“People who move to New York always make the same mistake. They can’t see the place. This is true of Manhattan but even the outer boroughs, too, be it Flushing Meadows in Queens or Red Hook in Brooklyn. They come looking for magic, whether evil or good, and nothing will convince it isn’t here.”
Title: The Ballad of Black Tom
Author: Victor LaValle
Genre: Horror Fiction, Dark Fantasy, Paranormal Fantasy
Publisher: Macmillan Audio
Publication date: February 16, 2016
Narrator: Kevin R. Free
Synopsis: Charles Thomas Tester hustles to put food on the table, keep the roof over his father’s head, from Harlem to Flushing Meadows to Red Hook. He knows what magic a suit can cast, the invisibility a guitar case can provide, and the curse written on his skin that attracts the eye of wealthy white folks and their cops. But when he delivers an occult tome to a reclusive sorceress in the heart of Queens, Tom opens a door to a deeper realm of magic, and earns the attention of things best left sleeping.
A storm that might swallow the world is building in Brooklyn. Will Black Tom live to see it break?
Stand Alone or Series: Stand Alone
Why I picked this audio book up: Back in the early 90’s, I was introduced to a Tabletop Role Playing Game called The Call of Cthulhu. Based on the Mythos created by H.P. Lovecraft in the 1920’s and 1930’s and expanded on by other writers, Cthulhu was a genre of Horror that I had previous not been exposed to. Secret cults, Cosmic Horrors and Ancient Gods were not in the writings I had consumed up until this point and I was hooked! It would be years before I read Lovecraft’s actual stories and found that I preferred many of the later writers playing in his universe.
Let’s address the enormous pachyderm in the room – if you know anything about Howard Phillip Lovecraft, you know that he was a huge xenophobe and flaming racist. This fact seeps into his writing and smears everything it touches like Shathak, the Mistress of Abyssal Slime. Some have tried to write it off as a man writing in his time, but when his own wife commented on how over the top it was, you know it has to be more than that.
This year, I decided to give a Reading Challenge a try. I usually get part of the way through one of these and give up about mid-year and just start reading whatever I want, but I do acquire at least a few new authors to either continue to follow or avoid like the plague and that in itself seems like a good thing. One of the categories of this particular Reading Challenge is “Read a Horror Story by a Black Author”. That is how I came across this real gem!
Arguably one of Lovecraft’s most egregiously xenophobic stories is “Horror at Red Hook”. In addition to the blatant racism, it isn’t even particularly well written. If you have not read, don’t bother. Even Lovecraft thought it was bad. He was attempting to write a detective story in order to make money and it didn’t work. It was eventually printed in “Weird Tales” and strangely enough was one of his few stories to be put in a book in his lifetime.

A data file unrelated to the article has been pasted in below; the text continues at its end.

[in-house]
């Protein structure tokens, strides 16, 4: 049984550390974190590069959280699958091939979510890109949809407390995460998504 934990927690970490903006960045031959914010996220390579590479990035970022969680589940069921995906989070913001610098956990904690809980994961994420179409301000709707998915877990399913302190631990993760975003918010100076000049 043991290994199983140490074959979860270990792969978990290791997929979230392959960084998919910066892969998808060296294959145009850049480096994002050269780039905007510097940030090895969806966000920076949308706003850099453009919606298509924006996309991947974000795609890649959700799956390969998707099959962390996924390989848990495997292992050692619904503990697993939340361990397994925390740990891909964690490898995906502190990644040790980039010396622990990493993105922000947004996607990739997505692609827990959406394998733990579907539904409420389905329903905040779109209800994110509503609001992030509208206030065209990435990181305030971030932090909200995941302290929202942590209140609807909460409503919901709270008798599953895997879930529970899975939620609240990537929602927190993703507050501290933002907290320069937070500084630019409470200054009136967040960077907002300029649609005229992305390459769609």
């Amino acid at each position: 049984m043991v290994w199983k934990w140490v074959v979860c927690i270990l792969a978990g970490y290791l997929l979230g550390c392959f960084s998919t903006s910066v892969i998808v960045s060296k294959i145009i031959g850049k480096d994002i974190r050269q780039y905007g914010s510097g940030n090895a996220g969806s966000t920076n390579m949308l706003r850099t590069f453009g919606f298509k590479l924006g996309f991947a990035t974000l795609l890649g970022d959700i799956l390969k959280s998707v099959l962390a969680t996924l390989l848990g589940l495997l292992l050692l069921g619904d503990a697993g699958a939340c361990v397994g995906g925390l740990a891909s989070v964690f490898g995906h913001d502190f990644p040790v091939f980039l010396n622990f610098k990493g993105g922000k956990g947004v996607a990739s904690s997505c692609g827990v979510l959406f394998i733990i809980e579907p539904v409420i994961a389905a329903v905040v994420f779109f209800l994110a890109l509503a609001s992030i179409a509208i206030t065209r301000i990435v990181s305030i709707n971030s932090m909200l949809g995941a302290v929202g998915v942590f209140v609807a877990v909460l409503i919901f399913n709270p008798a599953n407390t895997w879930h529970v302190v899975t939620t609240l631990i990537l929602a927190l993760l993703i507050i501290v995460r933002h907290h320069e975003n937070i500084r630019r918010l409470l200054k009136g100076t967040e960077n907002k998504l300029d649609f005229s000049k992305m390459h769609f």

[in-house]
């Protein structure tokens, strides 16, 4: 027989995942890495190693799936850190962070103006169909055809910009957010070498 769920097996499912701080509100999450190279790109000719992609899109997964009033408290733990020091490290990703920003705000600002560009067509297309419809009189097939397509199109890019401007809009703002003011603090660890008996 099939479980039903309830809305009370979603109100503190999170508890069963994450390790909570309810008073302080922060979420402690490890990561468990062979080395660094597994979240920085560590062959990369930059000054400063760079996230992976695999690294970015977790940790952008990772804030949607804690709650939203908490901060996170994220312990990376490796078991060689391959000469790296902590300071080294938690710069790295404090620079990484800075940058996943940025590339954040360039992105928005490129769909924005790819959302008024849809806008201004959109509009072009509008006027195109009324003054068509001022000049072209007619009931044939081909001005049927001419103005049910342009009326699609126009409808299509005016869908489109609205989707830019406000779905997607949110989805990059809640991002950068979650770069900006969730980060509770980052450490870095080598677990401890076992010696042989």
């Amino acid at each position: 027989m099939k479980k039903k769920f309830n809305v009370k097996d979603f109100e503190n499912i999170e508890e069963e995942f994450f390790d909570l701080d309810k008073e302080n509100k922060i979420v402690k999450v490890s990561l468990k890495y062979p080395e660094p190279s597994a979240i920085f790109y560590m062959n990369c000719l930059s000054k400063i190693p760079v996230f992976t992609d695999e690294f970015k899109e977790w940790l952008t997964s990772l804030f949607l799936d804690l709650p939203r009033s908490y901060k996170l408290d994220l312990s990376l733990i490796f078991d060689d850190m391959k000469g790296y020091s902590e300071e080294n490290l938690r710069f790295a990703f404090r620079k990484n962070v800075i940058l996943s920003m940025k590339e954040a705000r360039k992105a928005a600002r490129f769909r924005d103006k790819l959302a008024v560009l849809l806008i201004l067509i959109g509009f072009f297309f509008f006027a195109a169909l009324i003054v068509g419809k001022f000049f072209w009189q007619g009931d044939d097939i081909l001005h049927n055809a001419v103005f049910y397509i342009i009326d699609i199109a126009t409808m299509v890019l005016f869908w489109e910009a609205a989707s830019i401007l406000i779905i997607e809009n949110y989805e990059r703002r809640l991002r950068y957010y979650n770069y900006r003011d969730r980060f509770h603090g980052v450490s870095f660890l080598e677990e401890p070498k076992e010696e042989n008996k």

So imagine my delight when I came across a rewriting of “Horror at Red Hook” with a black protagonist!
Why I kept listening to it: Set perfectly in the Jazz Era of 1920’s New York City, the story pulls you in immediately. Charles Thomas “Tommy” Tester lives in Harlem with his prematurely aging father and does what he has to to keep a roof over their heads. He has a reputation for being a go-to guy for things that are not strictly legal, but he isn’t trying to change the world, just to live in it. Born to be an entertainer, but lacking talent, Tommy has found that a guitar case and a couple of reasonably passable songs can hide what a man is really about. When he is hired to find and deliver a strange book for an even stranger white woman in Queens, he comes to the attention of things he would have been better to remain hidden.
The Ballad of Black Tom is a tale of magic and power and the way that white entitlement is paid for by the BIPOC people around them. LaValle builds a beautiful narrative from the toxic hate of the New York City streets and Lovecraft himself, and shows it from the perspective of a Black man. I think Victor LaValle sums up perfectly the intent of his novella in its dedication – “For H.P. Lovecraft, with all my conflicted feelings.”
The narrator, Kevin R. Free, is a new name to me, but one that I will look for in the future. His rich deep voice increases both the intimacy and grandeur of the setting, but the humanity of Tommy himself.
Who I would recommend it to: First, anyone who is a fan of Lovecraft’s writings. It is a beautiful creation in the larger Mythos. I would also recommend it to people who hate Lovecraft’s writing, but enjoy that larger Mythos. It is a well written and crafted story that doesn’t hide the racism of the setting, but rises above it and shines a critical light on it that Lovecraft’s own belief’s would never allow him to. And lastly, for any fans of horror. While not gory or traditionally spooky, the sense of out of place and uncertain dread that is such a part of the Mythos comes through and gets under the reader’s (or listener’s) skin.